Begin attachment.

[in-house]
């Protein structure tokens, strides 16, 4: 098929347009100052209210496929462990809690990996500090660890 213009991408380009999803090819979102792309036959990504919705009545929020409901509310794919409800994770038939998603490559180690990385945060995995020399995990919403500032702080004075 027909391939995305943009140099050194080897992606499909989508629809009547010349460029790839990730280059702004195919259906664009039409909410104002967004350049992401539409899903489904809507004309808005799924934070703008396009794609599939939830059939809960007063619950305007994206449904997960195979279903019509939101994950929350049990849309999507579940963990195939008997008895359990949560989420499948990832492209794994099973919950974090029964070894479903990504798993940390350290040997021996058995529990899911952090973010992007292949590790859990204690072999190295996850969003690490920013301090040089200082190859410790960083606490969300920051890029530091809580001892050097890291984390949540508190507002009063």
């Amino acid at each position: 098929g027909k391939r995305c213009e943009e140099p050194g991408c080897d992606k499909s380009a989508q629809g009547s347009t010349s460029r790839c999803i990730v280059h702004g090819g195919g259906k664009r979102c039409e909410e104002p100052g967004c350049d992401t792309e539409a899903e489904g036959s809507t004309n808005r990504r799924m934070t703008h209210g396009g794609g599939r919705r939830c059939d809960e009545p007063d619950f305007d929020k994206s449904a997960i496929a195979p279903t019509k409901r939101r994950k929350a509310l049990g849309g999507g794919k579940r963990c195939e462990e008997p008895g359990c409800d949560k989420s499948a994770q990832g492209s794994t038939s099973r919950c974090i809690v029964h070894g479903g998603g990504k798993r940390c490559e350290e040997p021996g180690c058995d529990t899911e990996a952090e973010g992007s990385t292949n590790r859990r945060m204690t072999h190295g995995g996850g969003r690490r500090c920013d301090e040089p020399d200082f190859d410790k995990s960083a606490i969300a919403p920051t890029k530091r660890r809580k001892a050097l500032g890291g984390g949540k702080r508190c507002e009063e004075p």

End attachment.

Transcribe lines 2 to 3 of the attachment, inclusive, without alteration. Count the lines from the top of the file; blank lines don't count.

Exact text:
């Protein structure tokens, strides 16, 4: 098929347009100052209210496929462990809690990996500090660890 213009991408380009999803090819979102792309036959990504919705009545929020409901509310794919409800994770038939998603490559180690990385945060995995020399995990919403500032702080004075 027909391939995305943009140099050194080897992606499909989508629809009547010349460029790839990730280059702004195919259906664009039409909410104002967004350049992401539409899903489904809507004309808005799924934070703008396009794609599939939830059939809960007063619950305007994206449904997960195979279903019509939101994950929350049990849309999507579940963990195939008997008895359990949560989420499948990832492209794994099973919950974090029964070894479903990504798993940390350290040997021996058995529990899911952090973010992007292949590790859990204690072999190295996850969003690490920013301090040089200082190859410790960083606490969300920051890029530091809580001892050097890291984390949540508190507002009063």
């Amino acid at each position: 098929g027909k391939r995305c213009e943009e140099p050194g991408c080897d992606k499909s380009a989508q629809g009547s347009t010349s460029r790839c999803i990730v280059h702004g090819g195919g259906k664009r979102c039409e909410e104002p100052g967004c350049d992401t792309e539409a899903e489904g036959s809507t004309n808005r990504r799924m934070t703008h209210g396009g794609g599939r919705r939830c059939d809960e009545p007063d619950f305007d929020k994206s449904a997960i496929a195979p279903t019509k409901r939101r994950k929350a509310l049990g849309g999507g794919k579940r963990c195939e462990e008997p008895g359990c409800d949560k989420s499948a994770q990832g492209s794994t038939s099973r919950c974090i809690v029964h070894g479903g998603g990504k798993r940390c490559e350290e040997p021996g180690c058995d529990t899911e990996a952090e973010g992007s990385t292949n590790r859990r945060m204690t072999h190295g995995g996850g969003r690490r500090c920013d301090e040089p020399d200082f190859d410790k995990s960083a606490i969300a919403p920051t890029k530091r660890r809580k001892a050097l500032g890291g984390g949540k702080r508190c507002e009063e004075p």